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Monday, November 26, 2012
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‘Catfish’ Adaptation Hinting At Success Story Among TV Series Born From Films

By Rachel Bennett
Television Editor & Columnist


We here at ScottFeinberg.com recently discussed the phenomena of TV shows becoming movies as well as TV series spinning off into other series, but we have yet to approach TV shows that spawned from movies — until now.

MTV’s new series Catfish: The TV Show, based on the 2010 documentary Catfish, follows people who form romantic relationships solely through online communication as they meet their significant others for the first time.

The most recent ratings for Catfish: The TV Show prove it’s clicking with audiences beyond the big screen: Among Monday night cable programs, the series came in third place, following ESPN’s Monday Night Football and SportsCenter. Specifically, 2.743 million viewers tuned in to last week’s episode, resulting in a 1.7 rating in the coveted adults 18-49 demographic.

Catfish: The TV Show is only a part of a recent string of shows adapted from film — some resulting in hits, and others becoming huge misses.

NBC can boast two of these series, as the network oversaw the creation of Friday Night Lights and Parenthood. The former is based on the 2004 film of the same name, which is derived from the book Friday Night Lights: A Town, A Team, And A Dream, whereas the latter is loosely originated from the 1989 film of the same name.

MTV is responsible for another program of this type with its successful series Teen Wolf, which aired its second season this summer. The drama is based on the 1985 comedy starring Michael J. Fox. Speaking of Fox, albeit a different breed, the network has recently seen two series that were spun off from movies come and go: Terminator: The Sarah Connor Chronicles, which is based on The Terminator films and lasted for two seasons from 2008 to 2009, and the animated series Napoleon Dynamite, which is an adaptation of the 2004 movie of the same name and was canceled this year after one season.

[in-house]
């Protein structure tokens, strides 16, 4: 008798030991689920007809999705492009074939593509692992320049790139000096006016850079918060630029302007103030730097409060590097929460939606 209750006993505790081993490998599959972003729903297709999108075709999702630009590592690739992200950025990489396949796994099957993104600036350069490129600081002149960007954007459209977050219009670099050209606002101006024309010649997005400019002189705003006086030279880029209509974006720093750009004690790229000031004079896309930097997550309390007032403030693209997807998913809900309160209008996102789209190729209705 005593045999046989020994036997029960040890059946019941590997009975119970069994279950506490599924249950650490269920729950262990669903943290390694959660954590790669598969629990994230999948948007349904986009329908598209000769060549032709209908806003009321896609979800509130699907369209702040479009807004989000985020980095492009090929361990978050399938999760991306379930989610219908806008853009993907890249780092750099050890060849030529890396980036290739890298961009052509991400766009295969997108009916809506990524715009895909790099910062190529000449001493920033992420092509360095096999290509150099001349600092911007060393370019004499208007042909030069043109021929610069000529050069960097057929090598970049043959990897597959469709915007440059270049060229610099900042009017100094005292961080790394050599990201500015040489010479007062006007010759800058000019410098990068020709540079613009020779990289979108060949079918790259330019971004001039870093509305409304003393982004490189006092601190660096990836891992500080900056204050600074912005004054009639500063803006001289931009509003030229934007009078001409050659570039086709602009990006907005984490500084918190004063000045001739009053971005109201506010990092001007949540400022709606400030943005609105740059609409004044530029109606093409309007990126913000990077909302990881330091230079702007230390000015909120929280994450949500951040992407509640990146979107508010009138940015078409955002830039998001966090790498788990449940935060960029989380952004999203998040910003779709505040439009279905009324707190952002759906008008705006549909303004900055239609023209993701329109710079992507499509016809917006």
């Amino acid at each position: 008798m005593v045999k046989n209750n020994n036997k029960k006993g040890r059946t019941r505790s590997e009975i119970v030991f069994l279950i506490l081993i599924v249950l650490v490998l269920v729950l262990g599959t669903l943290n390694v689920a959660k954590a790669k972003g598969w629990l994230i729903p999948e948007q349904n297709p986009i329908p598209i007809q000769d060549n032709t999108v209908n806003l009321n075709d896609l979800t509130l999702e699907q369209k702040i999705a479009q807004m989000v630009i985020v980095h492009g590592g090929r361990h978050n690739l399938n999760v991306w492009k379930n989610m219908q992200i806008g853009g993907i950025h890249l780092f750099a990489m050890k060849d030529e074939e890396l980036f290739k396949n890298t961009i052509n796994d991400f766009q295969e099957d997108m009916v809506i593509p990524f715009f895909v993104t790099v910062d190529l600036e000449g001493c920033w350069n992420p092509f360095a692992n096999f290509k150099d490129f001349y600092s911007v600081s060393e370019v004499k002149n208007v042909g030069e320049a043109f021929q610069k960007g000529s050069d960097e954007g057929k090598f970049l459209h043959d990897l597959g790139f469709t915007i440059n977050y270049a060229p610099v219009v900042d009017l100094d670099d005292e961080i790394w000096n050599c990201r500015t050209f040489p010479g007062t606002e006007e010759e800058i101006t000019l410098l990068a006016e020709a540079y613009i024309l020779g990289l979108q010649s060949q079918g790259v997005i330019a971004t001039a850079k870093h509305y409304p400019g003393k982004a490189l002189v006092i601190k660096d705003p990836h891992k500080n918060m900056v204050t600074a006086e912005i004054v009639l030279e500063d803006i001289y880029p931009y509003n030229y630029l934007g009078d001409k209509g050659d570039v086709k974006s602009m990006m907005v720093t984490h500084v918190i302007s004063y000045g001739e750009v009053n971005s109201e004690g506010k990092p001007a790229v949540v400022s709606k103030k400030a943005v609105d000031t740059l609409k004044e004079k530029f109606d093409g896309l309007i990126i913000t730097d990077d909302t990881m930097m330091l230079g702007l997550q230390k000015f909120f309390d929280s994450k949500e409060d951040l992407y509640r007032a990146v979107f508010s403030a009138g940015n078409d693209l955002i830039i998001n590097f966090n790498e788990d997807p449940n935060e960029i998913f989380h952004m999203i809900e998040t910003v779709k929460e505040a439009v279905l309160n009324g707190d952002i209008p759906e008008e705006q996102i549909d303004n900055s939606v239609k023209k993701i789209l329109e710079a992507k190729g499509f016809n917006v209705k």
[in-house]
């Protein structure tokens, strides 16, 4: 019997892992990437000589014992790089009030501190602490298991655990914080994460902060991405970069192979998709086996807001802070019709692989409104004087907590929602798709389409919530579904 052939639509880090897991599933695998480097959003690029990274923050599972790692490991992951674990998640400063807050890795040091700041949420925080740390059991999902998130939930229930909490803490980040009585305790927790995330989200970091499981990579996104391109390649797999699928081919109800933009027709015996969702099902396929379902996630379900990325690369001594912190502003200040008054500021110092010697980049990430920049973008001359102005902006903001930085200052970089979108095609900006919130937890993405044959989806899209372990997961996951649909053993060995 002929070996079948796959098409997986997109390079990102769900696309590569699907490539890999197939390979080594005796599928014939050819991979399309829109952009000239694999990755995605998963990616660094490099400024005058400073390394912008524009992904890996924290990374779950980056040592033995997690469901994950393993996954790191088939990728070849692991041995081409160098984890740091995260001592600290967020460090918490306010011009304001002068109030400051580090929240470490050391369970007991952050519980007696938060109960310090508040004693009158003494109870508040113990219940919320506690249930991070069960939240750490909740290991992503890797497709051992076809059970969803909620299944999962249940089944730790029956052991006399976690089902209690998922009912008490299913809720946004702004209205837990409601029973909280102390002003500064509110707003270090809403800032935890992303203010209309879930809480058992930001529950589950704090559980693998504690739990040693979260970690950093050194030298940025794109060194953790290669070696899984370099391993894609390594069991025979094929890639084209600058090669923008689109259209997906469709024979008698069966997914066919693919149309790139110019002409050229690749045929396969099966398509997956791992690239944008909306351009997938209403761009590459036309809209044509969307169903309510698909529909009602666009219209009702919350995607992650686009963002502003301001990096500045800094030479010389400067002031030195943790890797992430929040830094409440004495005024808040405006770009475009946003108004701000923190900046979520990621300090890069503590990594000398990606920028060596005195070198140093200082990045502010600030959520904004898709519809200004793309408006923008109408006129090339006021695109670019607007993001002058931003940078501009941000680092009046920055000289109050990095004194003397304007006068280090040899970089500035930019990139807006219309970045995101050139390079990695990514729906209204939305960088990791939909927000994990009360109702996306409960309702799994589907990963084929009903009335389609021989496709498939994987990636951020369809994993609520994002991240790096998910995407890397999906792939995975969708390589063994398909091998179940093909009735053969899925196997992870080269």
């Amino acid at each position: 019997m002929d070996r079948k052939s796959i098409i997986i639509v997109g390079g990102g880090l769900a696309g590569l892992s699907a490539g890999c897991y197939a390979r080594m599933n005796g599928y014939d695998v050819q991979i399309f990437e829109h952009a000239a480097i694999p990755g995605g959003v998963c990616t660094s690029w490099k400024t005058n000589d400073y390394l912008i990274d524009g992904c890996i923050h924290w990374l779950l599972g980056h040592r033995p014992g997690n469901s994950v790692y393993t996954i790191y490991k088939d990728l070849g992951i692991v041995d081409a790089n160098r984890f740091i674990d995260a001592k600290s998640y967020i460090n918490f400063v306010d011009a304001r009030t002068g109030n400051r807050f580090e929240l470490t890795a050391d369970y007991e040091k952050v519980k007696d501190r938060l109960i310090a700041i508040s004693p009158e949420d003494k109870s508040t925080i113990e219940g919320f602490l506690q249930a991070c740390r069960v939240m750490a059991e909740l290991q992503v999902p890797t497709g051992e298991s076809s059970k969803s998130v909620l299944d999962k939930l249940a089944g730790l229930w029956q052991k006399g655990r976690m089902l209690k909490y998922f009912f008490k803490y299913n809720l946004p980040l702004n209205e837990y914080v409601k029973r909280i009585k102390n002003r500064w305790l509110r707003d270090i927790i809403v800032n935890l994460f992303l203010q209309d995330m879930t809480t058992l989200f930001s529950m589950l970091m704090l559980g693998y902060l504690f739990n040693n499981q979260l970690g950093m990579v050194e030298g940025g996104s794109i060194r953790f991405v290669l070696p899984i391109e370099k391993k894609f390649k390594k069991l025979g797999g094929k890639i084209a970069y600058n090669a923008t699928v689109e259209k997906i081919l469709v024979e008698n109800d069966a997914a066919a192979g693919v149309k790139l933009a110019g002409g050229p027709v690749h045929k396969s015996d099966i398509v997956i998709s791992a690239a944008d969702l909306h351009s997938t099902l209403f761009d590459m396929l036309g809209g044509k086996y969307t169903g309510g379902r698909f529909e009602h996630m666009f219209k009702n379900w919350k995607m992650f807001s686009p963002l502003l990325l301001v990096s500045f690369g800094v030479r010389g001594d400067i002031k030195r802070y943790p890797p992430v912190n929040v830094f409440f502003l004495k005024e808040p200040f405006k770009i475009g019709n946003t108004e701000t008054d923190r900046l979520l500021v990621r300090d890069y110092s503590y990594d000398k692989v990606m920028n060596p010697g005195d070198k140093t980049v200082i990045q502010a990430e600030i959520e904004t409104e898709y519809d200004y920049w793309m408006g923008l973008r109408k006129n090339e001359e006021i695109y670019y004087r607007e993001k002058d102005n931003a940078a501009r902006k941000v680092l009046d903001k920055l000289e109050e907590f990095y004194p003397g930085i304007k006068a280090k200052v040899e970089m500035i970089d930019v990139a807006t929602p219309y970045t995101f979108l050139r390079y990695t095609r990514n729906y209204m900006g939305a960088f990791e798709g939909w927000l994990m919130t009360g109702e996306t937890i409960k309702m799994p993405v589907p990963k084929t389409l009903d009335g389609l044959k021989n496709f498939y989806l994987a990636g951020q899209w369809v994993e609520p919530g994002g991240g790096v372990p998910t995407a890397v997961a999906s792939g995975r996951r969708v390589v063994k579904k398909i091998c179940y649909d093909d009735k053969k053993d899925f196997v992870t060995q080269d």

The CW also airs Nikita, an adaptation of the the 1990 film La Femme Nikita. Although the drama struggles in the ratings, it’s managed to make it to three seasons.

That’s not to say all TV series that come from films have a hard time finding viewers, though.

The concept for CBS’s M*A*S*H derived from the 1970 film starring Donald Sutherland and Elliott Gould. The series ran for 11 seasons, from 1972 to 1983. The finale is the most-watched finale in U.S. TV history and the fourth most-watched telecast in U.S. TV history (It attracted 106 million viewers and is only behind three Super Bowls).

ABC’s The Odd Couple, headlined by Tony Randall and Jack Klugman, is another success story. The program spun off from the 1968 movie The Odd Couple, which in turn is an adaptation of the Neil Simon play. The show aired for five seasons, from 1970 to 1975.

The 1994 film Stargate also spawned numerous TV versions. The most successful, Showtime and Syfy’s Stargate SG-1, saw a lifespan of 10 seasons, airing from 1997 to 2007. However, the film also provided inspiration for the series Syfy’s Stargate: Atlantis, Stargate Universe and Fox’s animated Stargate: Infinity.

With every success comes a failure, though, and there have been plenty when it comes to TV series born from films.

CBS’s My Big Fat Greek Life tried to translate the popularity of the 2002 film My Big Fat Greek Wedding to the small screen, and it even starred film lead Nia Vardalos. However, viewers didn’t tune in, and the program ran its course after seven episodes.

NBC also tried to capitalize on the success of a comedy, but in this case, it was the 1986 teen classic Ferris Bueller’s Day Off. The 1990 series, titled Ferris Bueller, lasted only a few months and is mostly known for casting a young, pre-Friends Jennifer Aniston.

Even one of the best films in history couldn’t remain untouched: The 1942 drama Casablanca, starring Humphrey Bogart and Ingrid Bergman, became a TV series on NBC in 1983. Ray Liotta was a cast member of the program, which was a prequel of the movie, but it only remained on TV for five episodes. The show picked up an Emmy for Outstanding Cinematography for a Series before it was never heard from again.

Despite such failures, TV executives remain unfazed about turning films into TV shows.

Joss Whedon is responsible for bringing The WB’s successful Buffy the Vampire Slayer, based on the 1992 film, to life. It aired for seven seasons, from 1997 to 2003. But he’s not stopping there, as he’s developing an ABC series called S.H.I.E.L.D., which will be an slight adaptation of this summer’s The Avengers and based on the Marvel Comics.

Likewise, Eddie Murphy and Shawn Ryan (creator of FX’s The Shield) are creating a TV version of the Beverly Hills Cop franchise. If picked up, the series, which is a continuation of the movies, will air on CBS.

This spring, viewers will also see the debut of NBC’s drama Hannibal. Although it’s spun off of the Thomas Harris novels, audiences will most likely link the series to the 1991 film The Silence of the Lambs and its 2001 sequel, Hannibal.

Whether or not these series will survive, they usually cause some skeptics to complain that Hollywood has no original ideas left. Although this initially seems to be true, looking at such programs as Parenthood and Buffy the Vampire Slayer, it’s evident that these programs tend to take the concept of their films and make them into much more. Instead of copying, they expand and put their own spin on them. TV has seen some of its finest series as a result, and we should welcome the process of looking at what appears to be an old idea with a new pair of eyes.

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